And indeed, as I stood there discussing the car with the ever-affable Smith, busy business people wafted in to admire the curvaceous flanks of the stunningly beautiful automobile. One guy announced broadly as he arrived, “ I have seven minutes, what’s the story?” Another group flew down from Western Canada in a chartered jet to bask in the glory of the vaunted automobile.

Smith continued, “ The car goes on sale in June, so this gives our customers an early preview. Right now, this is currently the only production Aston Martin Rapide in the world.”

With that quite firmly in mind, I very gingerly sat behind the substantial steering wheel and looked around.

As to be expected, Rapide is hand-finished in a manner thoroughly befitting its estimated $200,000 price tag. The interior features a combination of blue and bone colored leather complimented by Rapide's lusciously luxuriant walnut and aluminum trim. But just saying that doesn’t quite do it justice, you have to see it to feel it. The compartment looks more like that of a concept car than a production automobile.

Rear seat passengers enjoy video entertainment via monitors placed in the back of the front seats and can benefit from entirely separate programming on each monitor if they desire. Bang and Olufsen provides aural pleasure via 15 speakers placed strategically around the cabin.

A center console, on which reside controls for the climate control functions divides the rear compartment. Additionally, the rear seats are heated and cooled.

The boot (that’s trunk for those of you who are less than fluent in English) is accessed via a hatch that opens to reveal a nicely configured cargo area, one more than capable of handling soft luggage for four (yes, a set of fitted luggage is available). A partition keeps cargo separate from the passenger compartment, or it can be removed to provide even more cargo capacity. Yet another removable partition blocks the view inside the cargo area from prying eyes outside the Aston Martin. The rear seats fold for even more carrying space and Aston provides a cover that can be placed over them to prevent scratches.

Up front, underneath the bonnet (that’s hood y’all), resides the 470-horsepower 6.0-liter V12 engine that can also be found in the DB9 – Rapide’s closest relative in the current Aston Martin lineup. As I couldn’t do acceleration runs inside the Palace, I can’t speak to 0-60 times or how the car feels on the move. But given its 50-50 weight distribution, front mid-engine configuration (the engine is positioned behind the centerline of the front wheels), ultra-smooth and powerful V12, and the fact that it must exist alongside some of the most desirable sports cars in the world, there is no reason to expect the Aston Martin Rapide’s performance to be anything other than well – Rapide.

The Aston will be in Chicago from the 23rd to the 24th of November, Manhattan from the 2nd to the 5th of December, Charlotte, North Carolina from the 9th to the 10th of December, Palm Beach from the 14th to the 17th of December, and Dallas from the 21st to the 23rd of December.

Rare Aston DB4 GT for auction

Aston Martin DB4 GT fq

The Aston Martin DB4 GT is a rare breed with only 75 units built between 1959 and 1963. Of those exclusive vehicles, a mere six are the coveted lightweight models that cut weight by using aluminum components (instead of steel) and have items like the radio, speakers, and heater removed. Understandably it's rare that one comes up for sale, but this January, RM Auctions will be offering a pristine example at their next auction.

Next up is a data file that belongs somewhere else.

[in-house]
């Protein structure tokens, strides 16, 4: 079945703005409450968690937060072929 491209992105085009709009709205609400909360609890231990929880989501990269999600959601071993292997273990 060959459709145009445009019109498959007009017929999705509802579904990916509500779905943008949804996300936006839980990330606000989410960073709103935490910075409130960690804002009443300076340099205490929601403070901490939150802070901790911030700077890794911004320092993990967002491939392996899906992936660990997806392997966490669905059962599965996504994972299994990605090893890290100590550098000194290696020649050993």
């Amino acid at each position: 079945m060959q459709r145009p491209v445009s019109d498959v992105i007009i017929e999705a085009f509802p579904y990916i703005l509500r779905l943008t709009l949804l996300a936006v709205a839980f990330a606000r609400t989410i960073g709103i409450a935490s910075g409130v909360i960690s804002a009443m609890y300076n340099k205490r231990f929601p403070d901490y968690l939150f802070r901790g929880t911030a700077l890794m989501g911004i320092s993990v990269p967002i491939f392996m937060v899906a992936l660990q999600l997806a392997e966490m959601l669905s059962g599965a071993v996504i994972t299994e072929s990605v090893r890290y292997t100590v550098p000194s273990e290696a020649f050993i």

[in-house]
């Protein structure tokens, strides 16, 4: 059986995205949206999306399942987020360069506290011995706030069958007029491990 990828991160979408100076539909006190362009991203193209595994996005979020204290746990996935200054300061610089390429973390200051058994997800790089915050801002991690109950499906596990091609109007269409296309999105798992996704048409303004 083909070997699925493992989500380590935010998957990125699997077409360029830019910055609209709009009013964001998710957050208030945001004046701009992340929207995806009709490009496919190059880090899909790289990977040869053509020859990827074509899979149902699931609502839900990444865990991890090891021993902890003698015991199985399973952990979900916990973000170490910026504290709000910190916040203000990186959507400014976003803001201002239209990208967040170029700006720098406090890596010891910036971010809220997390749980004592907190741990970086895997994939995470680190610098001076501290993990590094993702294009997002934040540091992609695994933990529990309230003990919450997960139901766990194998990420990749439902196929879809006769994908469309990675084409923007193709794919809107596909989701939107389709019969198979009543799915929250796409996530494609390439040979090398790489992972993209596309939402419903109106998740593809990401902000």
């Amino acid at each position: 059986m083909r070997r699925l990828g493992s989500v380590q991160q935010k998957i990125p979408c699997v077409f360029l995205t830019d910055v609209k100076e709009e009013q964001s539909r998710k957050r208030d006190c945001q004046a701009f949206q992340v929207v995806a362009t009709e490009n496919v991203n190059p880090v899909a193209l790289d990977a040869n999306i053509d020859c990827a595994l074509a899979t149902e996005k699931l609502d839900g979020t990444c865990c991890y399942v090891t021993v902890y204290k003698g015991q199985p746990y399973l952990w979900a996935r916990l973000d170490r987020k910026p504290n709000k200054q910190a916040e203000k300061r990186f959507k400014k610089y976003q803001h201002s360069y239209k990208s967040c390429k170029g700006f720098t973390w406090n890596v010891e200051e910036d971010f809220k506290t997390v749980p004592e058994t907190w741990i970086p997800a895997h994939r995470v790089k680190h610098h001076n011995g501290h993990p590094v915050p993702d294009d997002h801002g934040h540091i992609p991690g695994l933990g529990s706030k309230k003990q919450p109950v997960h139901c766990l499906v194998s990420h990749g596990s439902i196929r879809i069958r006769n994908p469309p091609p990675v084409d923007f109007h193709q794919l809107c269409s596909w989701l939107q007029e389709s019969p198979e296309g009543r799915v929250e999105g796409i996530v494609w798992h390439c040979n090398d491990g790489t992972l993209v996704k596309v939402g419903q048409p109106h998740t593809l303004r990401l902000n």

The car going up for sale is chassis #0175/L, the last DB4 GT Lightweight built. It underwent a complete restoration in the mid-Nineties where it received upgrades like Dunlop racing tyres, Dayton wire wheels, and a four-point roll bar. The car was never competitively raced in the Sixties, but several owners have competed the car in various vintage races at tracks in the States.

Thursday, November 19, 2009

Aston built outside UK

The Rapide model is also their first four-seat model since the Lagonda Rapide in 1961.

So why is the Rapide being built at a factory in Graz, Austria, instead of the firm's state-of-the-art HQ at Gaydon, Warwickshire?

When the Rapide was first planned three years ago there was no prediction of a global recession and Gaydon was working at full capacity.

New models were on the way and there was simply not enough production space at the factory to build the Rapide.

So Aston chose Magna Steyr, a specialist car plant in Graz which already builds models for BMW and Mercedes, with 240 Austrian workers preparing to build up to 2,000 Rapides a year from early 2010.

Saturday, November 14, 2009

Aston Martin V8 Vantage GT4

Hang on a minute, here I am, strapped in and ready to go, but where’s the starter button? Ah, I see, it’s by a key. Hence the expression ‘turn-key’ racer.


Nicholas Mee Racing’s Team Manager Craig Dawson soon comes to the rescue and the 430bhp, 4.7-litre Aston V8 fires up. The car, an ex-Aston Martin Asia Cup chassis, bought this year by the team for a long-standing customer and upgraded to full GT4 specification, has been transported to Goodwood and is just one of several – mainly road – cars attending a private event organised by the West London-based marque specialist.

The fabulous circuit, which was just being prepared for the Revival, is a rewarding track but has to be handled carefully. Building up the pace in the yellow Aston, you soon realise how much potential it has as a club racer, track-day car or an entry into relatively high levels of motorsport, such as the FIA/SRO GT4 Championship.